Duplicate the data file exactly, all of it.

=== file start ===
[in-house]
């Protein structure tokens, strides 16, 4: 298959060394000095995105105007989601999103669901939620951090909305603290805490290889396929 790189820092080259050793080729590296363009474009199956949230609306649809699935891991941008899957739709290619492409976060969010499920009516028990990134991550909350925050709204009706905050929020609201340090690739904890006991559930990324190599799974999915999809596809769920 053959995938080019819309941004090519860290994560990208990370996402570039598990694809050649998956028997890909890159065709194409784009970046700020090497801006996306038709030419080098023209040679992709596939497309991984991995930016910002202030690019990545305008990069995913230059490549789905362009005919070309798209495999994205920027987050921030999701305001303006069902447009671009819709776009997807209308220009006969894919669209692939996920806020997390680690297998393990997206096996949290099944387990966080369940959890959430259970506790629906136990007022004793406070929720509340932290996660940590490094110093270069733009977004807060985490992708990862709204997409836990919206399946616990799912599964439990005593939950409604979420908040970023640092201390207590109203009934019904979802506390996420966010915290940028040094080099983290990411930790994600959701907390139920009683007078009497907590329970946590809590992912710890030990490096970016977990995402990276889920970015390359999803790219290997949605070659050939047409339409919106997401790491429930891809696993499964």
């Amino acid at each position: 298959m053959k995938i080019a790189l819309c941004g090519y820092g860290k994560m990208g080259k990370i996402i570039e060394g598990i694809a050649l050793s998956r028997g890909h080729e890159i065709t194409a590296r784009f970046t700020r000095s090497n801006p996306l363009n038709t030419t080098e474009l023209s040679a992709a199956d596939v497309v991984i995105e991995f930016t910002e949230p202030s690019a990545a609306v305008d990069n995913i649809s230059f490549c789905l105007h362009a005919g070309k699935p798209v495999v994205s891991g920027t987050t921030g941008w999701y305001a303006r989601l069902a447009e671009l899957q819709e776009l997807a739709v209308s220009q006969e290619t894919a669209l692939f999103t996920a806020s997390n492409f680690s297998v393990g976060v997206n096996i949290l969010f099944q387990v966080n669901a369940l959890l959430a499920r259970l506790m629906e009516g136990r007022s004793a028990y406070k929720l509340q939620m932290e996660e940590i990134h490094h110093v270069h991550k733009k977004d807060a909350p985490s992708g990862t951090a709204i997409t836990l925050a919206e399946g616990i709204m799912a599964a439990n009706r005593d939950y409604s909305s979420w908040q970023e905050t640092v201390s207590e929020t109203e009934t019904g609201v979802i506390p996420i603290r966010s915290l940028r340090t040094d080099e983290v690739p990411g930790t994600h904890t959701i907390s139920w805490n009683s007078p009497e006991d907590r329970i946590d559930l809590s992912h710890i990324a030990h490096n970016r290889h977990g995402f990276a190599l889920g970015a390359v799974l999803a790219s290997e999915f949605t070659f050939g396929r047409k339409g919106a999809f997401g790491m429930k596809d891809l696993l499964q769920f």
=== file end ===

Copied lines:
[in-house]
């Protein structure tokens, strides 16, 4: 298959060394000095995105105007989601999103669901939620951090909305603290805490290889396929 790189820092080259050793080729590296363009474009199956949230609306649809699935891991941008899957739709290619492409976060969010499920009516028990990134991550909350925050709204009706905050929020609201340090690739904890006991559930990324190599799974999915999809596809769920 053959995938080019819309941004090519860290994560990208990370996402570039598990694809050649998956028997890909890159065709194409784009970046700020090497801006996306038709030419080098023209040679992709596939497309991984991995930016910002202030690019990545305008990069995913230059490549789905362009005919070309798209495999994205920027987050921030999701305001303006069902447009671009819709776009997807209308220009006969894919669209692939996920806020997390680690297998393990997206096996949290099944387990966080369940959890959430259970506790629906136990007022004793406070929720509340932290996660940590490094110093270069733009977004807060985490992708990862709204997409836990919206399946616990799912599964439990005593939950409604979420908040970023640092201390207590109203009934019904979802506390996420966010915290940028040094080099983290990411930790994600959701907390139920009683007078009497907590329970946590809590992912710890030990490096970016977990995402990276889920970015390359999803790219290997949605070659050939047409339409919106997401790491429930891809696993499964």
């Amino acid at each position: 298959m053959k995938i080019a790189l819309c941004g090519y820092g860290k994560m990208g080259k990370i996402i570039e060394g598990i694809a050649l050793s998956r028997g890909h080729e890159i065709t194409a590296r784009f970046t700020r000095s090497n801006p996306l363009n038709t030419t080098e474009l023209s040679a992709a199956d596939v497309v991984i995105e991995f930016t910002e949230p202030s690019a990545a609306v305008d990069n995913i649809s230059f490549c789905l105007h362009a005919g070309k699935p798209v495999v994205s891991g920027t987050t921030g941008w999701y305001a303006r989601l069902a447009e671009l899957q819709e776009l997807a739709v209308s220009q006969e290619t894919a669209l692939f999103t996920a806020s997390n492409f680690s297998v393990g976060v997206n096996i949290l969010f099944q387990v966080n669901a369940l959890l959430a499920r259970l506790m629906e009516g136990r007022s004793a028990y406070k929720l509340q939620m932290e996660e940590i990134h490094h110093v270069h991550k733009k977004d807060a909350p985490s992708g990862t951090a709204i997409t836990l925050a919206e399946g616990i709204m799912a599964a439990n009706r005593d939950y409604s909305s979420w908040q970023e905050t640092v201390s207590e929020t109203e009934t019904g609201v979802i506390p996420i603290r966010s915290l940028r340090t040094d080099e983290v690739p990411g930790t994600h904890t959701i907390s139920w805490n009683s007078p009497e006991d907590r329970i946590d559930l809590s992912h710890i990324a030990h490096n970016r290889h977990g995402f990276a190599l889920g970015a390359v799974l999803a790219s290997e999915f949605t070659f050939g396929r047409k339409g919106a999809f997401g790491m429930k596809d891809l696993l499964q769920f």